Prince Fielder led the National League in RBIs in 2009.
Corey Hart is almost doing the same right now.
And the Brewers should try to trade both before Opening Day 2011.
Yes, a major shakeup is needed in Milwaukee. The standings tell us that much. The Brewers entered play Tuesday with 29 wins — only one more than the Mariners and Diamondbacks, for whom trade machinations are fast approaching.
Milwaukee is not going to win the National League Central. That is obvious. Even after beating the Twins on Tuesday, the Brewers’ deficit is nine games.
I know of one clueless sportswriter who did not see this coming.
Fortunately, a heinous lack of foresight won’t prevent me from rendering an opinion on what general manager Doug Melvin should do next.
It’s obvious, really: The Brewers’ pitching is in such a sorry state — including the minor-league system — that the only proper course of action is to trade Hart and Fielder for arms, arms and more arms.
How real is the possibility of change? I asked Fielder on Tuesday if he had a gut feeling as to whether he would be a Brewer on Aug. 1 — one day post-deadline.
“I don’t know,” he replied. “I have no idea. I’m just coming out every day, ready to play.”
Doesn’t sound like he’s received assurances from above, does it?
Before we go further, we must eliminate the perception that the Brewers’ lineup is a juggernaut that only a fool would take apart.
An average of 4.8 runs is good, not great. Take away two April drubbings of the doormat Pirates, and that figure drops to a middling 4.4.
The Brewers have been shut out seven times this season, tied for second-most in the National League. They are overly reliant on the home run and can struggle with situational hitting. It’s an all-or-nothing outfit.
Let’s not forget why the ’08 Brewers made the franchise’s lone postseason appearance since 1982: An average lineup complemented Ben Sheets and later CC Sabathia, not the other way around.
So, as I was saying: It’s time to trade Corey Hart.
He’s leading the NL with 18 home runs, and I’m quite confident his value will never be higher. Not long ago, there were real questions about whether Hart would have a role on this team, period. He had pedestrian numbers last year, followed by a horrible spring.
Hart started only one of the team’s first four games. Now, he’s a star again.
If this were an infomercial, ACT NOW! would be flashing on your screen.
“Funny game,” Hart said Tuesday. “(You go from) feeling like the team doesn’t believe in you to things turning around pretty good.
“It’s spring training. It’s stupid. It’s not like it matters. You’re not supposed to lose your job because of spring training. I took that as, ‘I lost my job because they thought I had a bad spring.’ So, I worked to get back to where I am.”
Hart was an All-Star in 2008 — and might be one again next month. But he’s not a franchise hitter. He’s more of a help-you-win-the-division hitter. Like Jeff Conine, without the peripatetic career.
And that sort of player is very popular in July. Contenders are about to put out the APB for One More Bat. Hart matches the description.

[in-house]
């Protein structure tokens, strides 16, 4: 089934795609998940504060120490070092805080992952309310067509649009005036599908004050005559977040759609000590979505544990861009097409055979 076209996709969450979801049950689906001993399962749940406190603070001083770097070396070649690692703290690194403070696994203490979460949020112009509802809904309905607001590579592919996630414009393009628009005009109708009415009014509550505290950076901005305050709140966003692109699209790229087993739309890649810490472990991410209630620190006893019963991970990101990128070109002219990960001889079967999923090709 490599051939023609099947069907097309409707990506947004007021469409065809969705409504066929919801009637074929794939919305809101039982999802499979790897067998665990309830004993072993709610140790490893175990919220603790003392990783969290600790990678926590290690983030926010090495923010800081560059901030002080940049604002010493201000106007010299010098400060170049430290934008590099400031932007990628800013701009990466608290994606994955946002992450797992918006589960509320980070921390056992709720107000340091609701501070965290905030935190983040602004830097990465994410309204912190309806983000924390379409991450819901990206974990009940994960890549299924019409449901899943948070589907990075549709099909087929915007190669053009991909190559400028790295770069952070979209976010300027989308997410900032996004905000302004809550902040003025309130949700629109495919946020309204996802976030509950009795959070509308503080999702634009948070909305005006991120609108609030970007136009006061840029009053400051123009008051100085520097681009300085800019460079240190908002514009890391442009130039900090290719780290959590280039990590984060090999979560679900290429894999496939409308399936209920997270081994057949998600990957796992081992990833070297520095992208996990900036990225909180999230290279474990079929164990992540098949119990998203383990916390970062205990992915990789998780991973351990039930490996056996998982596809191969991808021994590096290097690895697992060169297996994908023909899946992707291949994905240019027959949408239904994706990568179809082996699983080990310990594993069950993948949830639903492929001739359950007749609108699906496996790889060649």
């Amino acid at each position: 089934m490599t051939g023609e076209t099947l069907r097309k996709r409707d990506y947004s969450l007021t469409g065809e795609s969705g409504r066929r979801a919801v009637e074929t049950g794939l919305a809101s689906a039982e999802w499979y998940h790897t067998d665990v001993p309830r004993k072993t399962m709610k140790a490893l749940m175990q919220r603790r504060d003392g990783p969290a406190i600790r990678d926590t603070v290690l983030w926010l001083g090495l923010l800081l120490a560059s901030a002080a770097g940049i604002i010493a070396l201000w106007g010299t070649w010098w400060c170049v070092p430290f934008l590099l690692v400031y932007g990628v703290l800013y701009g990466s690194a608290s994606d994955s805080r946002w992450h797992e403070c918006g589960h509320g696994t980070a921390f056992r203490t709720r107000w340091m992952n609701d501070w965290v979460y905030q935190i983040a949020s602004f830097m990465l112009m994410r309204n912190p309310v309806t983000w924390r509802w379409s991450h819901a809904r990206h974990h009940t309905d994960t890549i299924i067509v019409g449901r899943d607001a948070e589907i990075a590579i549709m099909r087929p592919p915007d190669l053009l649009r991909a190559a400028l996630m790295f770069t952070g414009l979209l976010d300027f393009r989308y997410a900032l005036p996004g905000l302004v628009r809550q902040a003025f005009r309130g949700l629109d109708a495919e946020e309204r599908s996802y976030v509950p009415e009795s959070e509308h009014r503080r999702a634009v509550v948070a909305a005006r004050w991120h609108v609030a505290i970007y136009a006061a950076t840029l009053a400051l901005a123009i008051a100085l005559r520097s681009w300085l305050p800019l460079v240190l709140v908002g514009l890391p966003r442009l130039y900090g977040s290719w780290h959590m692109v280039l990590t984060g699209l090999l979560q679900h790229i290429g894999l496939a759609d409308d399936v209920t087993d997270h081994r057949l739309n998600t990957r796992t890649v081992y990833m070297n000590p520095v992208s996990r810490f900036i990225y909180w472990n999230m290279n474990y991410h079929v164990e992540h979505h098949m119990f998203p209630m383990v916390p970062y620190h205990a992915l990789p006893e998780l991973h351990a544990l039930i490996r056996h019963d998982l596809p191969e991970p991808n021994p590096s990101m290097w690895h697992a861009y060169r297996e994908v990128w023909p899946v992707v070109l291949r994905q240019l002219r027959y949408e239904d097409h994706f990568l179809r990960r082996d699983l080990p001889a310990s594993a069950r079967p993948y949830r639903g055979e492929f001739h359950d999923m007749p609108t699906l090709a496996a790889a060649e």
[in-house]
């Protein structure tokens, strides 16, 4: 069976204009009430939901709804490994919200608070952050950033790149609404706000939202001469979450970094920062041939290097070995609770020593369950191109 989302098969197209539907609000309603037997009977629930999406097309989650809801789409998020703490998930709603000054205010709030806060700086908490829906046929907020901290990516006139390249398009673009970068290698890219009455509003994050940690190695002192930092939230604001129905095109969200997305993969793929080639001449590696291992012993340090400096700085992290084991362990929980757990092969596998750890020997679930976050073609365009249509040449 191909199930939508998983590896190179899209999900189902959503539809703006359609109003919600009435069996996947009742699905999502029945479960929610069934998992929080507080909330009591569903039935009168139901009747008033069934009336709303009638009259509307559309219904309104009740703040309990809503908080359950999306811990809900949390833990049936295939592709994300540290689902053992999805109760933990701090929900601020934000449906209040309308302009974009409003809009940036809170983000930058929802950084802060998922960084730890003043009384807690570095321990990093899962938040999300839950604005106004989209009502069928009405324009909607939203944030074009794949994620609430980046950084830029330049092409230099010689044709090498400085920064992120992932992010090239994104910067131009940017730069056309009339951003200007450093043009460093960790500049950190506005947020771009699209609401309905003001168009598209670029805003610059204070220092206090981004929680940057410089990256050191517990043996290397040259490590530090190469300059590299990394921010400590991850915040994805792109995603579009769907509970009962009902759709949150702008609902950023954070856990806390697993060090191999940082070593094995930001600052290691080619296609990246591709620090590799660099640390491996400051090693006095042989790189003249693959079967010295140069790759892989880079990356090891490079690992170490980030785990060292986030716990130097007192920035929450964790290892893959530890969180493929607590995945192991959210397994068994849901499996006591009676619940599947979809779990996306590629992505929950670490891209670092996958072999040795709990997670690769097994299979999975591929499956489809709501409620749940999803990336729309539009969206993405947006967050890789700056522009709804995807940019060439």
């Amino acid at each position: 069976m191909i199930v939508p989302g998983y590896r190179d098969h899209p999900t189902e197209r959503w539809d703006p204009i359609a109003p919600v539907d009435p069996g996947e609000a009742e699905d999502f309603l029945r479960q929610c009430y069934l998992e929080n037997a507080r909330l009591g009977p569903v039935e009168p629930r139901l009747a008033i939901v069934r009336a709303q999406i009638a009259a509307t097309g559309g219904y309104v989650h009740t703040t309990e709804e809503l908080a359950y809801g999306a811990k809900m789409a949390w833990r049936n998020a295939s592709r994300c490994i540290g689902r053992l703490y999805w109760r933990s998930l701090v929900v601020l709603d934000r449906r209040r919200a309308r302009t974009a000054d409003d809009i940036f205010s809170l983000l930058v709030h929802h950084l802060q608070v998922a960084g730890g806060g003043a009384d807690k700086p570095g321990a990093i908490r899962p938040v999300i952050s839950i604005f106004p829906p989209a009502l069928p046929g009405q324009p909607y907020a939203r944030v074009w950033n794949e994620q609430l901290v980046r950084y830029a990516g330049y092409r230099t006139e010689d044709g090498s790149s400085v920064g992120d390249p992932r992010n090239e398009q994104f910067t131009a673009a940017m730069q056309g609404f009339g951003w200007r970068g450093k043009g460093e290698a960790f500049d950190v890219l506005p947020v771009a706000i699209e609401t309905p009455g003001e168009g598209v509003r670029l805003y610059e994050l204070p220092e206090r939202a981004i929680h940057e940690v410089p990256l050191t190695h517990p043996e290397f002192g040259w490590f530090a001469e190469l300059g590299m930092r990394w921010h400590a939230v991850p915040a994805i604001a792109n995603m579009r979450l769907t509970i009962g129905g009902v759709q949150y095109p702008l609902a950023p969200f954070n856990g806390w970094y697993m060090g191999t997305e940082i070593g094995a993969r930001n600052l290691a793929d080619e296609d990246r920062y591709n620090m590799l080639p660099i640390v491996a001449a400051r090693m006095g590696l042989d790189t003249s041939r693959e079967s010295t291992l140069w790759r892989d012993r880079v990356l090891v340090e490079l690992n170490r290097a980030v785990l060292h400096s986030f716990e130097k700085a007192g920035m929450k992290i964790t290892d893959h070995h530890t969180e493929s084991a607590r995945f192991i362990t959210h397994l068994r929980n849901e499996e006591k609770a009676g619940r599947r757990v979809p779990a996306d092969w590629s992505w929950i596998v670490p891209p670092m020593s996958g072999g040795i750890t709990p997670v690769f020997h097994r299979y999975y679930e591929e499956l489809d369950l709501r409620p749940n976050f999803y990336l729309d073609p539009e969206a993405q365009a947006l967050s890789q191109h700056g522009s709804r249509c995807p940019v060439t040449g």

Imagine how much better the Braves’ lineup would be with Hart in left field, rather than the committee of Eric Hinske, Melky Cabrera and Omar Infante. (And we know Atlanta has the high-end pitching to entice the Brewers.)
The 28-year-old would also be a nice upgrade for the Red Sox, Padres, Mets or Rays — all of whom are dealing with lagging production in an outfield corner.
“I know, obviously, I could be the victim of a trade,” Hart said. “But hopefully I’m playing well enough to where they want to keep me here. I like being here. I like being part of this city. It would be tough, because I’ve been here for 10 years.”
Hart won’t be eligible for free agency until after next season. So, this isn’t Melvin’s last chance to trade him. But it is his best.
Fielder presents a very different case — albeit one that still needs to be explored in the weeks ahead.
Like Hart, Fielder is on track to be a free agent after the ’11 season. Unlike Hart, his value has declined since Opening Day.
And Prince is represented by one Scott Boras. I don’t need to tell you what that means for his chances of re-upping.
Fielder has a .453 slugging percentage this season. That is the lowest mark in a major-league career that began in 2005. Not the sort of thing that stimulates interest — particularly when attached to a $10.5 million salary, with another arbitration raise to come in 2011.
Unless Fielder starts hitting soon, Melvin will have little choice but to keep him through the end of the season, because there is absolutely no reason to sell low on such a talented player. And right now, that’s what a trade would be.
Fielder entered Tuesday batting .100 (3-for-30) with runners in scoring position and two out.
In similar situations last year — farther away from speculation about free agency and trades — he hit .343.
Is he pressing?
“I don’t know,” Fielder said. “I just want to do better. I want to do well. I don’t know if it’s pressing. I just want to do well and help my team.”
When asked if talk of trades and contracts has been an issue, Prince paused for a moment.
“Not really,” he said. “I have no control over that. I’m just trying to play well for the Brewers right now.”
Fielder is hitting .260, which is some 39 points below where he finished last year. Clearly, something is not right. But let’s not forget who we’re talking about here. Fielder is capable of putting together a monster July, in which he drives in 30 runs and vaults himself to the forefront of trade discussions.
A related motivation in trading Fielder would be that it’s (finally) time to determine if Mat Gamel can be an everyday corner infielder in the majors. Right now, he’s at Triple-A.
For now, though, the stage belongs to Corey Hart. He will be in demand between now and July 31. In the name of pitching, Doug Melvin must listen.